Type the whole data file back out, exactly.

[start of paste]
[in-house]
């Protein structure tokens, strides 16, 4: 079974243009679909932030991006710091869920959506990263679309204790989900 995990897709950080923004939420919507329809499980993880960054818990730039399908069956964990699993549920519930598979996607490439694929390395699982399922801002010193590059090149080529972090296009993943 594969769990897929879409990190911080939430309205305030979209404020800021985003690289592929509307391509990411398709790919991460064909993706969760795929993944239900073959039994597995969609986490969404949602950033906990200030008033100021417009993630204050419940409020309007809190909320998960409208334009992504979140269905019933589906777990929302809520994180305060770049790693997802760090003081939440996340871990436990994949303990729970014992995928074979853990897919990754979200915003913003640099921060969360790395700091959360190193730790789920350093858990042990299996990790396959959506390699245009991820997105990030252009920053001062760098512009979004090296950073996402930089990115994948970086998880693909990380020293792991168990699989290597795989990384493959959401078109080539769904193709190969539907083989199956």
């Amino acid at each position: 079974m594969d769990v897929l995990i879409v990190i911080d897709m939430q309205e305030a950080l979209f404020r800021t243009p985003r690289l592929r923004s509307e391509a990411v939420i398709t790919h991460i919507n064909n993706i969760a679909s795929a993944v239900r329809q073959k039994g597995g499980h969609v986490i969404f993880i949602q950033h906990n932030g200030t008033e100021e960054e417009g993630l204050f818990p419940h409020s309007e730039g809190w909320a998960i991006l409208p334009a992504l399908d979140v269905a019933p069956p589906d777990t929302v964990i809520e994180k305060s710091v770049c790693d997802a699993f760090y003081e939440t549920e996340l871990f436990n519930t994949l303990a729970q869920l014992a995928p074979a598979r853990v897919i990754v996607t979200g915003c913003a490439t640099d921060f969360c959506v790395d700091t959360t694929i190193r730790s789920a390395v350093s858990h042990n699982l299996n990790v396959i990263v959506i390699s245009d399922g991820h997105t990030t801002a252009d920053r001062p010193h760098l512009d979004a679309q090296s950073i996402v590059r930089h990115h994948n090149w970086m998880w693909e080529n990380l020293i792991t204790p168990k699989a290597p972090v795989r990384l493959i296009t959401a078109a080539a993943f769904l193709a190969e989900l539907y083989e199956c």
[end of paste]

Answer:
[in-house]
């Protein structure tokens, strides 16, 4: 079974243009679909932030991006710091869920959506990263679309204790989900 995990897709950080923004939420919507329809499980993880960054818990730039399908069956964990699993549920519930598979996607490439694929390395699982399922801002010193590059090149080529972090296009993943 594969769990897929879409990190911080939430309205305030979209404020800021985003690289592929509307391509990411398709790919991460064909993706969760795929993944239900073959039994597995969609986490969404949602950033906990200030008033100021417009993630204050419940409020309007809190909320998960409208334009992504979140269905019933589906777990929302809520994180305060770049790693997802760090003081939440996340871990436990994949303990729970014992995928074979853990897919990754979200915003913003640099921060969360790395700091959360190193730790789920350093858990042990299996990790396959959506390699245009991820997105990030252009920053001062760098512009979004090296950073996402930089990115994948970086998880693909990380020293792991168990699989290597795989990384493959959401078109080539769904193709190969539907083989199956």
């Amino acid at each position: 079974m594969d769990v897929l995990i879409v990190i911080d897709m939430q309205e305030a950080l979209f404020r800021t243009p985003r690289l592929r923004s509307e391509a990411v939420i398709t790919h991460i919507n064909n993706i969760a679909s795929a993944v239900r329809q073959k039994g597995g499980h969609v986490i969404f993880i949602q950033h906990n932030g200030t008033e100021e960054e417009g993630l204050f818990p419940h409020s309007e730039g809190w909320a998960i991006l409208p334009a992504l399908d979140v269905a019933p069956p589906d777990t929302v964990i809520e994180k305060s710091v770049c790693d997802a699993f760090y003081e939440t549920e996340l871990f436990n519930t994949l303990a729970q869920l014992a995928p074979a598979r853990v897919i990754v996607t979200g915003c913003a490439t640099d921060f969360c959506v790395d700091t959360t694929i190193r730790s789920a390395v350093s858990h042990n699982l299996n990790v396959i990263v959506i390699s245009d399922g991820h997105t990030t801002a252009d920053r001062p010193h760098l512009d979004a679309q090296s950073i996402v590059r930089h990115h994948n090149w970086m998880w693909e080529n990380l020293i792991t204790p168990k699989a290597p972090v795989r990384l493959i296009t959401a078109a080539a993943f769904l193709a190969e989900l539907y083989e199956c």